Portal Home > Knowledgebase > VMware Knowledge Base > Reformatting the local VMFS partition's block size in ESX 4.x (post-installation)

Reformatting the local VMFS partition's block size in ESX 4.x (post-installation)

Purpose

This article provides steps to reformat the local VMFS partition's block size in ESX 4.x, when there already is an existing ESX installation.


Note: For ESXi servers, reformat the local VMFS3 file system using the VMware vSphere client, or the vmkfstoolscommand. For additional instructions, see:

  • ESX Server installer is unable to format VMFS file systems (1476874).
  • Manually creating a VMFS volume using vmkfstools -C (1009829).

Resolution

The VMware ESX 4.x installer formats created VMFS-3 partitions with a 1MB block size. If you have not completed an installation yet, see Increasing block size of local storage in ESX 4.x during installation (1012683).

Post-installation, re-formatting local storage with the intended block size requires relocating the Console OS VMDK after installation, which is not possible while ESX 4.x is booted.

Note: There are a number of workarounds available to utilize a larger block size for the local VMFS file system. These options are the simplest:
  • Create two logical units for the local storage device(s) in the server, utilizing the first for the ESX 4.x installation with the default VMFS block size, and a second VMFS volume with, for now, the default block size. The second may be re-formatted later with a larger block size.
  • Alternatively, if you are going to be upgrading to ESX 4.x, format the local VMFS partition on ESX 3.5 with a larger block size first, then begin your upgrade to ESX 4.x.
If these methods are not suitable or you require retaining the existing ESX installation, you can reformat the existing ESX 4.x local VMFS partition with a larger block size using the ESX 4.x installer environment. Please note, however, that this process will take considerably more time than reinstalling the product and using the steps provided in Increasing block size of local storage in ESX 4.x during installation (1012683), due to Console OS file transfers.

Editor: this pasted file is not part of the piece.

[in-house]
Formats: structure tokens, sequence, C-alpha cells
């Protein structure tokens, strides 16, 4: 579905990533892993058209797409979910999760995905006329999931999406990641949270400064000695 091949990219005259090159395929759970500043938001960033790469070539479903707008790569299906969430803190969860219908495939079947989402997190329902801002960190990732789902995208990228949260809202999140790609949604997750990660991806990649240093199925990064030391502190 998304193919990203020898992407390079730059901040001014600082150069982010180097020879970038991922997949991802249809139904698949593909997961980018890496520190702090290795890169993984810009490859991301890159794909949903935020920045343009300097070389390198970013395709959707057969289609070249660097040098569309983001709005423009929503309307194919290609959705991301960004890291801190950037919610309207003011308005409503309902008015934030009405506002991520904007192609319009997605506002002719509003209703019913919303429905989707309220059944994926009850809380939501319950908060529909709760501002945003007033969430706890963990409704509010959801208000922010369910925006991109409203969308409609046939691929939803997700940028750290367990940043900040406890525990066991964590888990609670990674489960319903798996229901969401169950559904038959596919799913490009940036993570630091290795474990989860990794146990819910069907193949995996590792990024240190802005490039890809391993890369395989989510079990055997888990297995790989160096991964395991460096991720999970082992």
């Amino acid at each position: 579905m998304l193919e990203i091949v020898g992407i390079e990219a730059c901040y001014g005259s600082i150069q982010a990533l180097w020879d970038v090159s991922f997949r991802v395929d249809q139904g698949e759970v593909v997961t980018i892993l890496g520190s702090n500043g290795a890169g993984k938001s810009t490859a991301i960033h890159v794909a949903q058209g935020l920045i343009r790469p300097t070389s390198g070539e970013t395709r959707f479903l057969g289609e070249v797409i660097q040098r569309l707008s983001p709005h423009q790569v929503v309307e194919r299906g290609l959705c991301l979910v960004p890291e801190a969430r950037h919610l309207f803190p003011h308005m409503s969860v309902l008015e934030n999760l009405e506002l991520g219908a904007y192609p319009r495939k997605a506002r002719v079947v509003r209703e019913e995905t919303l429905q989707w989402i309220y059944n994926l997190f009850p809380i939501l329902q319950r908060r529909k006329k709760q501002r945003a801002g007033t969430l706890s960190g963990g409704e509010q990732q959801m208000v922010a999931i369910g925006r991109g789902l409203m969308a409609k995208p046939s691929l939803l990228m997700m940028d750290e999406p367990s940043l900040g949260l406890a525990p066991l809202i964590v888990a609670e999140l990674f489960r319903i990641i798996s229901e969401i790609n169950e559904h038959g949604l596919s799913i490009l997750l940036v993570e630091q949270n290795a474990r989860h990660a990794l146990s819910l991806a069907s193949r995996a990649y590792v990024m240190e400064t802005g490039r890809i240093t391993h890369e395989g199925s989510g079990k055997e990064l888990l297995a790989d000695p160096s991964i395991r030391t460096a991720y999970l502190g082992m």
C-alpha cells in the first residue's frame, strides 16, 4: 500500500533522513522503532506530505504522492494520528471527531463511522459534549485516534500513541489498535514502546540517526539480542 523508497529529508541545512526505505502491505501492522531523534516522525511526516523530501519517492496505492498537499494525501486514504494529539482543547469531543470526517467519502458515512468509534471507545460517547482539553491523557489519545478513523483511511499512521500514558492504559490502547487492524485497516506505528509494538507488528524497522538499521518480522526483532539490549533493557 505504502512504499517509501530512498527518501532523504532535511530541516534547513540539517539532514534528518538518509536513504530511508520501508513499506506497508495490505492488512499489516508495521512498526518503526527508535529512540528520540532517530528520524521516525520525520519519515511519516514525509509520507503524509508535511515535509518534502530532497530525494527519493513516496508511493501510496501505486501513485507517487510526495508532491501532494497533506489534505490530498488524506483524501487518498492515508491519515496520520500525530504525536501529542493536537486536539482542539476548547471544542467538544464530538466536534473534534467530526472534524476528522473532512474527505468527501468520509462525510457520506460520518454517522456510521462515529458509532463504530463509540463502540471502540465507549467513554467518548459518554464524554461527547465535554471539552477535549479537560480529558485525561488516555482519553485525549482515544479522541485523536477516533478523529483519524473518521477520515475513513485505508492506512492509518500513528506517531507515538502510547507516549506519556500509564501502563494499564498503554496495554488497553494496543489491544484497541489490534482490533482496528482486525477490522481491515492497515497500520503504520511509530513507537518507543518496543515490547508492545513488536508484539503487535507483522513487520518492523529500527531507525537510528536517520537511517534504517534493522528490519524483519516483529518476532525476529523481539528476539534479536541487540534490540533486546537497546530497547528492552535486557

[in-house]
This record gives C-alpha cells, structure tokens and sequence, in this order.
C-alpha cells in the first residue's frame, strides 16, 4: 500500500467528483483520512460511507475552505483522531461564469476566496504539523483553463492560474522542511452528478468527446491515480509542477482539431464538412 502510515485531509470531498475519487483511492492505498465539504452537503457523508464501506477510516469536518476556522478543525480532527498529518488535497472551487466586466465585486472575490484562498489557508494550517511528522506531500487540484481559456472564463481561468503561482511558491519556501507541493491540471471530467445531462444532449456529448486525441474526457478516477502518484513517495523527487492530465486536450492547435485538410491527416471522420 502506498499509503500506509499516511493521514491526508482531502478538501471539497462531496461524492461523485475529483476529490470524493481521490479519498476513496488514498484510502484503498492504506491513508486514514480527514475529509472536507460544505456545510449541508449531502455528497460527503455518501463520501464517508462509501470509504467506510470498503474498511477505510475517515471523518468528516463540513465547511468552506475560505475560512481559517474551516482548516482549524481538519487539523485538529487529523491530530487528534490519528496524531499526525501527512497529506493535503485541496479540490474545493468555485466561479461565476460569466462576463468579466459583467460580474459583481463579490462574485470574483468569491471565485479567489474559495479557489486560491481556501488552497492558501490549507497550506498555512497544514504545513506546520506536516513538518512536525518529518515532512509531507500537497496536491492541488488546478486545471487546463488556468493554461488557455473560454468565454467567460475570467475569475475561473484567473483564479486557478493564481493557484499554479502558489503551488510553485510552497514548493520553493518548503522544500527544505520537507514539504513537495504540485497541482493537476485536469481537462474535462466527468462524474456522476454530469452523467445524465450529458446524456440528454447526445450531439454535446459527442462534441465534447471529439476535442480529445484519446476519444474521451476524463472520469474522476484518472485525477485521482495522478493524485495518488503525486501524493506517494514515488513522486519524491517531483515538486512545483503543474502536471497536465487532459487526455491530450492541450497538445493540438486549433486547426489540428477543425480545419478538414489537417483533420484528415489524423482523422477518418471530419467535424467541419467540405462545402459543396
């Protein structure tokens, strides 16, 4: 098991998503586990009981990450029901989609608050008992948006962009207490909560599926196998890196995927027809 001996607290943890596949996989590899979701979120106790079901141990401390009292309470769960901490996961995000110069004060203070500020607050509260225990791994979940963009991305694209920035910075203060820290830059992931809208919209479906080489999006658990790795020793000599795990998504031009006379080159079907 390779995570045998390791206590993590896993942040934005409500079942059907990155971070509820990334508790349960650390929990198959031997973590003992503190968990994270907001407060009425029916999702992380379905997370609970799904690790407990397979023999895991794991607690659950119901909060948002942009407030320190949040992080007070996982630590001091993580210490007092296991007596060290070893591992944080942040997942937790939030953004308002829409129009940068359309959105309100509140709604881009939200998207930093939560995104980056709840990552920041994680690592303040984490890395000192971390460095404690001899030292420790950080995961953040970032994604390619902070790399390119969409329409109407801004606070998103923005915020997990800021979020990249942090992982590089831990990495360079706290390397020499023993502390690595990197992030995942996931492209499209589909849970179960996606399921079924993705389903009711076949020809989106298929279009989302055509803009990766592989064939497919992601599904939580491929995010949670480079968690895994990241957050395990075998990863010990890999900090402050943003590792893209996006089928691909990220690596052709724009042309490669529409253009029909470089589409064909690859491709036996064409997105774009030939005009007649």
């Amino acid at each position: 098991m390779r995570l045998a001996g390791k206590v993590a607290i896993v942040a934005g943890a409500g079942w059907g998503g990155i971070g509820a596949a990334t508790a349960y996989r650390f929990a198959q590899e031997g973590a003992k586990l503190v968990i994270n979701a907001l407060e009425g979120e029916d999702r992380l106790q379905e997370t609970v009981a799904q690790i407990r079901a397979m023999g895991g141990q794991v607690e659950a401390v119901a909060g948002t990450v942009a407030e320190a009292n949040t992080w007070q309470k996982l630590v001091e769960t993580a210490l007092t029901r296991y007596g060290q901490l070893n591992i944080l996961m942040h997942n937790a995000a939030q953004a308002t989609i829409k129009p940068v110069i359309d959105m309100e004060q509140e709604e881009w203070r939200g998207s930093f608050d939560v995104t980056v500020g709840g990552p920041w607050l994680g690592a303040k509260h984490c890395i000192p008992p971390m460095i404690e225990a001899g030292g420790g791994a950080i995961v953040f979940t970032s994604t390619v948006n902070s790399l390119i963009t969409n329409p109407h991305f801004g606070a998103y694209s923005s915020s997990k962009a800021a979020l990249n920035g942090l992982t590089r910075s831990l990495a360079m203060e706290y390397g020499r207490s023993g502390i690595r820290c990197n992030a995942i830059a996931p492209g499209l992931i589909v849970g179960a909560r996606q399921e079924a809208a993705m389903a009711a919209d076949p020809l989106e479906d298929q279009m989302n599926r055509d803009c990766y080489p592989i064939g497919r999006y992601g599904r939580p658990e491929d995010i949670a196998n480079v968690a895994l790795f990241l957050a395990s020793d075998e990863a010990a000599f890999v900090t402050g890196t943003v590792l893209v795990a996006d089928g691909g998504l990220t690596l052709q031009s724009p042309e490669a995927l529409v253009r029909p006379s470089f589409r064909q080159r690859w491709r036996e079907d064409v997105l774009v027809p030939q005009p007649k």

Existing installations: Reformatting the local VMFS partition with a larger block size

To reformat the ESX 4.x local VMFS partition with a larger block size while retaining the original installation of ESX, you require:
  • The ESX 4.x installation CD.
  • You have already migrated all of your locally-stored virtual machines to alternative storage or datastores.
  • A storage device (8.5GB or larger) to temporarily store the Console OS. This device can be a USB flash/hard disk, a SAN LUN, a secondary SCSI disk, logical unit, or volume, or a remote SSH server.

    Note: If you are using a flash/hard drive, it is reformatted in the steps below.

To reformat the local VMFS partition on your VMware ESX 4.x server after an installation has already been completed:

  1. Prepare the server for booting into the installer CD's live environment:

    1. Shut down the ESX host.
    2. Insert, attach, or present the temporary storage device to the ESX host. If you are using an SSH server, disregard this step. This storage is used to store your Console VMDK file.
    3. Power on the ESX host.
    4. Boot into the ESX 4.x installer and select either the graphical or text installer.
    5. Complete the driver loading stage within the chosen installer. This loads the VMkernel drivers required to access the existing VMFS partition.
    6. When you are prompted about the license, choose Evaluation mode. You do not need to configure licensing.
    7. Complete the network configuration steps. After opting for DHCP or manual configuration, click the Testbutton. This commits the networking changes.

  2. Prepare the USB flash/hard drive or alternate block device:

    1. Open an alternate TTY session by pressing Ctrl+Alt+F2. Press Enter to start the login session.
    2. Run fdisk  to modify the partitions for the newly-added device.

      No
      te: Representation of attached devices varies between servers. A USB device used for the purposes of this article is recognised as /vmfs/devices/disks/mpx.vmhba32:C0:T0:L0.

    3. Print the current partition table to ensure that the correct drive is selected by pressing p in fdisk.

      Notes:
      • If you have selected an incorrect device, press q to quit, then try another device.
      • If you are using an old drive or it contains partitions you need to remove, you can destroy the partition table entries by pressing d in fdisk.

    4. Press n to create a Linux EXT3 partition on this device (default). You may use the default parameters and partition the whole device.
    5. When you are finished, press w to write the changes and quit fdisk.
    6. After partitioning, format the new partition as EXT3. For example:

      mkfs.ext3 /vmfs/devices/disks/mpx.vmhba32:C0:T0:L0:1